By Ariana Estelle-Symons, Ph.D., Copyright August 1997
After many years of writing Kombucha instruction sheets (and always feeling that they were too complicated, and too hard to follow), I've finally come up with what I think are honest-to-goodness, easy to follow instructions for the brewing and harvesting of Kombucha. I hope you'll think so too.
Note: These growing instructions assume that you have purchased a Kombucha Kit from Harmonic Harvest. If you don't have this kit, these instructions are still useful if you substitute 5 tea bags for the loose tea leaves in Step 5 below.
You'll also need a little time, an open mind, and just a little patience. Brewing Kombucha is not 'difficult' - it's just 'different'.
Well, take a look at what you have in your 'growing kit'
Note: Always have very clean hands when working with Kombucha, when actually handling the Kombucha culture, you may wish to use the latex gloves supplied.
Now . . . relax and let your Kombucha do its thing. Try not to remove the cover during the fermentation process. Also, try not to jostle the bowl or jar. Just leave it alone and wait for seven days. I know - it's hard to leave it alone - you really want to peek.
Seemed like a long seven days didn't it?
Well, it's time!
Just relax and follow the directions below. You can't harm your Kombucha 'mom' or 'baby' by handling them
If you are going to use bare hands, be sure to scrub with a nail brush and remove your rings, or use the latex gloves we sent you.
Clean your workspace well and remove all dirty dishes, food, potted plants, caged birds, and shoo the dog and cat out of the kitchen.
Bring the fermenting vessel into the kitchen , take the towel off the top. What do you see?
See the pale looking 'skin' that is covering the growing tea? What you are looking at is your brand new 'baby' Kombucha! They may be 'stuck' together, don't worry about that, some 'moms' just find it hard to let go.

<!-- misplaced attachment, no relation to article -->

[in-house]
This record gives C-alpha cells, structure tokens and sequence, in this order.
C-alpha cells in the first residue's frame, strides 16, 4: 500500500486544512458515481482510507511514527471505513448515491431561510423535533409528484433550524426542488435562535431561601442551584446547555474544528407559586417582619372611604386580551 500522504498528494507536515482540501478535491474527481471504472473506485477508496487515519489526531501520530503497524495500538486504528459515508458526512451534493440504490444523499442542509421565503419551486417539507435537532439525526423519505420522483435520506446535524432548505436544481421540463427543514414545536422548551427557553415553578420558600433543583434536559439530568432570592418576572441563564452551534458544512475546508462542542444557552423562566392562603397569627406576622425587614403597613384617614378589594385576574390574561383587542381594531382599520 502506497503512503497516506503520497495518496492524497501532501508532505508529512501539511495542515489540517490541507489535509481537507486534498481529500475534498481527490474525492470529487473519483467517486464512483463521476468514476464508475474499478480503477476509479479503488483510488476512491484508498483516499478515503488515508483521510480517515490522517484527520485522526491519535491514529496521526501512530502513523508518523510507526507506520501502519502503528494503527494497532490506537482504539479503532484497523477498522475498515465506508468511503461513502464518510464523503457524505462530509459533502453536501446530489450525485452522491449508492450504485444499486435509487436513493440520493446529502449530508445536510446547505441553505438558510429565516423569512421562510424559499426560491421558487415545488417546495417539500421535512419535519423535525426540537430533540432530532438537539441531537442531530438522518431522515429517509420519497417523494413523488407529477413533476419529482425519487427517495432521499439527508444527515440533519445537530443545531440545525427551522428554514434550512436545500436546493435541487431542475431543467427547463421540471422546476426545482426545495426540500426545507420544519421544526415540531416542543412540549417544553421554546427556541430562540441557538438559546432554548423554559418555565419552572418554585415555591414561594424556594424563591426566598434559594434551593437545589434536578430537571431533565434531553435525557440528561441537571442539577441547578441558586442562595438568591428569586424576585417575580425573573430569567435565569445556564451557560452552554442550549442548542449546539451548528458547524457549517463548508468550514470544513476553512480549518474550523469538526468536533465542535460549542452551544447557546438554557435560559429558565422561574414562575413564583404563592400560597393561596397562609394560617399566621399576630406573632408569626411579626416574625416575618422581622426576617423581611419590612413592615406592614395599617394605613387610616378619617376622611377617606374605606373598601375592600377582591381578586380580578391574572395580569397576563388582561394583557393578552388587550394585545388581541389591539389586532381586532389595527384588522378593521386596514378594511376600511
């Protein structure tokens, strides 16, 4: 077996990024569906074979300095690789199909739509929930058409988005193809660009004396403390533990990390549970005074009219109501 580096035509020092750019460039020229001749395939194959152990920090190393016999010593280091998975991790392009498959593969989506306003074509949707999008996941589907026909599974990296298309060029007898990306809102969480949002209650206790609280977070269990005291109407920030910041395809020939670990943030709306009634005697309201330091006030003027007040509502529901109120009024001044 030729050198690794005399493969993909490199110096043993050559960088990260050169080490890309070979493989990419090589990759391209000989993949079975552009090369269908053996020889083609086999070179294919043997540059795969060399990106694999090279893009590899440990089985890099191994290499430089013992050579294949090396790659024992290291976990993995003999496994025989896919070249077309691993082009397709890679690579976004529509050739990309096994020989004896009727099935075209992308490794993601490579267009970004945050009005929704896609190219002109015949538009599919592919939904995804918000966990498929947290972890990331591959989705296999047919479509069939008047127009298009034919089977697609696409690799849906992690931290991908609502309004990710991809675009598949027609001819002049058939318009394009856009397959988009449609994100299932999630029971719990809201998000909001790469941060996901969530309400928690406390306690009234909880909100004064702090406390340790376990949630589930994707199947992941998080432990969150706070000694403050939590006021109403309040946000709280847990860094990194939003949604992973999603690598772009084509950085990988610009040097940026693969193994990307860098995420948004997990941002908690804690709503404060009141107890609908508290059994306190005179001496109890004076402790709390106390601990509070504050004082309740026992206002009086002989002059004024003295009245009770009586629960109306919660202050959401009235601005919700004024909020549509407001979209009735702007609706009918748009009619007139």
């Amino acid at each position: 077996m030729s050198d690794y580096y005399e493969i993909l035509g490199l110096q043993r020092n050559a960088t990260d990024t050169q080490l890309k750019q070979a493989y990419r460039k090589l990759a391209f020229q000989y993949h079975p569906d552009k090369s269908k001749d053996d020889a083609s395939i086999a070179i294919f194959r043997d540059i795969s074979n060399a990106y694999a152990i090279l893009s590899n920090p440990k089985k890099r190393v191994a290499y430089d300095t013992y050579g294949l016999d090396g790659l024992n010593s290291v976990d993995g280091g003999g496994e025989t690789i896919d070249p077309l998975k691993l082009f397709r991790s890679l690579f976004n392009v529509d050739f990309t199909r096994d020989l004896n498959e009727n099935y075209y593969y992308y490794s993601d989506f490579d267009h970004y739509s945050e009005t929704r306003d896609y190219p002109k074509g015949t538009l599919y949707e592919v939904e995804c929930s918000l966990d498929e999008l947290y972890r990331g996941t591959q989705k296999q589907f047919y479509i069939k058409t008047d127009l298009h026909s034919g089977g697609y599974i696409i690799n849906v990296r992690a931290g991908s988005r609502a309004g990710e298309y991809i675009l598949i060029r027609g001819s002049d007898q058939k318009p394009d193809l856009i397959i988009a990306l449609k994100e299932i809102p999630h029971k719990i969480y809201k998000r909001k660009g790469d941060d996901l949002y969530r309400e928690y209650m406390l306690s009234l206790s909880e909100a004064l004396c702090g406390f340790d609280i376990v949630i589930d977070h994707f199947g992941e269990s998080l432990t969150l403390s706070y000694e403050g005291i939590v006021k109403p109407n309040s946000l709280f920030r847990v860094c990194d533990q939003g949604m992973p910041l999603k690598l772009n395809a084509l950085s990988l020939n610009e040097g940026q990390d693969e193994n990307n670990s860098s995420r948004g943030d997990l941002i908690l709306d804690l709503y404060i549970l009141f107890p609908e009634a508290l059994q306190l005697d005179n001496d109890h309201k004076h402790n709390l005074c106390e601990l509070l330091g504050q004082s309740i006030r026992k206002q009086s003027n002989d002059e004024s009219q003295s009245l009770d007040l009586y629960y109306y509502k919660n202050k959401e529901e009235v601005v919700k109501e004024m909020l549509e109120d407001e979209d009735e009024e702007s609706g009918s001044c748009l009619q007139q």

WOW!!! YOU DID IT!!
With very clean hand, (or wearing gloves, reach in and remove the 'baby' and the 'mom' and place them on a clean plate.
It's not necessary to strain the fermented Kombucha tea, but you can if you wish. You can use a plastic or nylon strainer, or a paper coffee filter, or a piece of cheesecloth, or even the foot of a clean pantyhose or a piece of nylon netting.
The brown "ooglie" looking things you see floating in the "KT" are simply a part of the fermentation process, leftover or unused yeast cells. They won't hurt you or the KT, they are just rather unattractive.
Pour the fermented KT from the fermentation vessel into glass jars or juice containers, cover with the appropriate lids (screw on or snap top) and store in the fridge.
Your next batch of KT will be made exactly the same way. Be sure that you always save about two cups of fermented tea to add as a "starter" for each batch.
You can use either the 'mom' or the 'baby' to start your new batch.
Store extra 'babies' in the fridge in a glass container, being sure to cover the culture with fermented tea and a loose fitting lid so that it can 'breathe' a little.
Remember - if you have any questions at all - just give me a call and I'll 'walk you thru it'.
"All The Tea In Texas"
Harwood, TX 78632
Harmonic Harvest Products
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